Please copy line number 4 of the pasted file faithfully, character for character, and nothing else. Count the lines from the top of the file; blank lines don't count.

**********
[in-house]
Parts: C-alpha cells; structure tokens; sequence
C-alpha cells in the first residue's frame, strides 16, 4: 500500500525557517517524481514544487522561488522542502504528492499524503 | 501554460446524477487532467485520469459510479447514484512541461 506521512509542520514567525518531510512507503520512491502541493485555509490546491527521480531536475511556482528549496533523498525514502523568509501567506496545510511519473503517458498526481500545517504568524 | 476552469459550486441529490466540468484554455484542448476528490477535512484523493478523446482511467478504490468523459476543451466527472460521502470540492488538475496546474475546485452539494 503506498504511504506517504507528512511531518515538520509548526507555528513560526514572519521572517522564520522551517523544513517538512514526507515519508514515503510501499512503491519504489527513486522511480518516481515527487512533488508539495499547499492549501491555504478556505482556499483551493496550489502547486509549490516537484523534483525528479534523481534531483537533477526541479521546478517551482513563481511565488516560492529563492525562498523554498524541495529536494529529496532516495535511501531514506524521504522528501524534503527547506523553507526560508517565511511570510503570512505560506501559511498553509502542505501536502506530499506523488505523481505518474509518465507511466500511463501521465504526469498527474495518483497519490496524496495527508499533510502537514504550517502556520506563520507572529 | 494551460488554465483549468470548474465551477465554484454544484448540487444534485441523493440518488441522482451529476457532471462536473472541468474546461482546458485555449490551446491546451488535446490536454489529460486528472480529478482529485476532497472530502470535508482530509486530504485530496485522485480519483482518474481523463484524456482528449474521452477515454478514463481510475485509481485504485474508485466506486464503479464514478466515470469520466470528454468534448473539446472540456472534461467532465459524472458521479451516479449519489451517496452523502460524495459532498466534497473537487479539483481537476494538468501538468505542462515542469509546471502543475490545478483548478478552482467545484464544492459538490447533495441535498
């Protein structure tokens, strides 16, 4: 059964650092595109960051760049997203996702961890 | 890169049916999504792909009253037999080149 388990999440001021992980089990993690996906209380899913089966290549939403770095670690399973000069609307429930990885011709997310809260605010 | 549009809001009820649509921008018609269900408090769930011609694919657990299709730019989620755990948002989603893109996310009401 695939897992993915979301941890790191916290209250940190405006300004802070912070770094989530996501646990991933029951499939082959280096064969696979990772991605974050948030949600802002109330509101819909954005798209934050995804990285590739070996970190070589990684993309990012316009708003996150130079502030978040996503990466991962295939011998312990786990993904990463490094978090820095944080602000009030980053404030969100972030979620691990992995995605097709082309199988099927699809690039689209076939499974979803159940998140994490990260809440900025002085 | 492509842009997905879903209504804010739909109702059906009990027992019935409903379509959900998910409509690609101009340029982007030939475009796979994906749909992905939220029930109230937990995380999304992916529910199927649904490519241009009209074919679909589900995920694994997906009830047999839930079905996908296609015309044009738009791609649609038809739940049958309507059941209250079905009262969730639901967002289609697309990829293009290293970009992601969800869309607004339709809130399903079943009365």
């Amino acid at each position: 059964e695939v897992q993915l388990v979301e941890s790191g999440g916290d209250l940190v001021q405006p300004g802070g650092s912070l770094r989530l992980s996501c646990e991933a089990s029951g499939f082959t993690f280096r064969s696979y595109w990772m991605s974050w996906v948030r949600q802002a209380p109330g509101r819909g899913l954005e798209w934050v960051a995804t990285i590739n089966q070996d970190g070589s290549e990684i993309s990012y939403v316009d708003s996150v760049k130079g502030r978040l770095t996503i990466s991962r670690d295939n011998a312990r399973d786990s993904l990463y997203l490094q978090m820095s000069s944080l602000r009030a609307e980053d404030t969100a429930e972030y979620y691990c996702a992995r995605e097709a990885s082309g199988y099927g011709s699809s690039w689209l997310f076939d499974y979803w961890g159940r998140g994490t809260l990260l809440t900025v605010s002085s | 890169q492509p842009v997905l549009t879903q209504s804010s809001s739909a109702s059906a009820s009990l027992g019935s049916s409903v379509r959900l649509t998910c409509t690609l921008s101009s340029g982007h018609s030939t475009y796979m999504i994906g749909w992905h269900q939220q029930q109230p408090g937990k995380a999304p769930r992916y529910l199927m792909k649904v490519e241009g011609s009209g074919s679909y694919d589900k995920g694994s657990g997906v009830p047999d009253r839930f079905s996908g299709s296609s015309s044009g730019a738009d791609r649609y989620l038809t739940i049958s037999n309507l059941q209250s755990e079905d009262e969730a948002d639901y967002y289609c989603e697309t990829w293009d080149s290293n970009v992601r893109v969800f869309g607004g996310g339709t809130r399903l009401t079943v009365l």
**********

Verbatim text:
């Protein structure tokens, strides 16, 4: 059964650092595109960051760049997203996702961890 | 890169049916999504792909009253037999080149 388990999440001021992980089990993690996906209380899913089966290549939403770095670690399973000069609307429930990885011709997310809260605010 | 549009809001009820649509921008018609269900408090769930011609694919657990299709730019989620755990948002989603893109996310009401 695939897992993915979301941890790191916290209250940190405006300004802070912070770094989530996501646990991933029951499939082959280096064969696979990772991605974050948030949600802002109330509101819909954005798209934050995804990285590739070996970190070589990684993309990012316009708003996150130079502030978040996503990466991962295939011998312990786990993904990463490094978090820095944080602000009030980053404030969100972030979620691990992995995605097709082309199988099927699809690039689209076939499974979803159940998140994490990260809440900025002085 | 492509842009997905879903209504804010739909109702059906009990027992019935409903379509959900998910409509690609101009340029982007030939475009796979994906749909992905939220029930109230937990995380999304992916529910199927649904490519241009009209074919679909589900995920694994997906009830047999839930079905996908296609015309044009738009791609649609038809739940049958309507059941209250079905009262969730639901967002289609697309990829293009290293970009992601969800869309607004339709809130399903079943009365």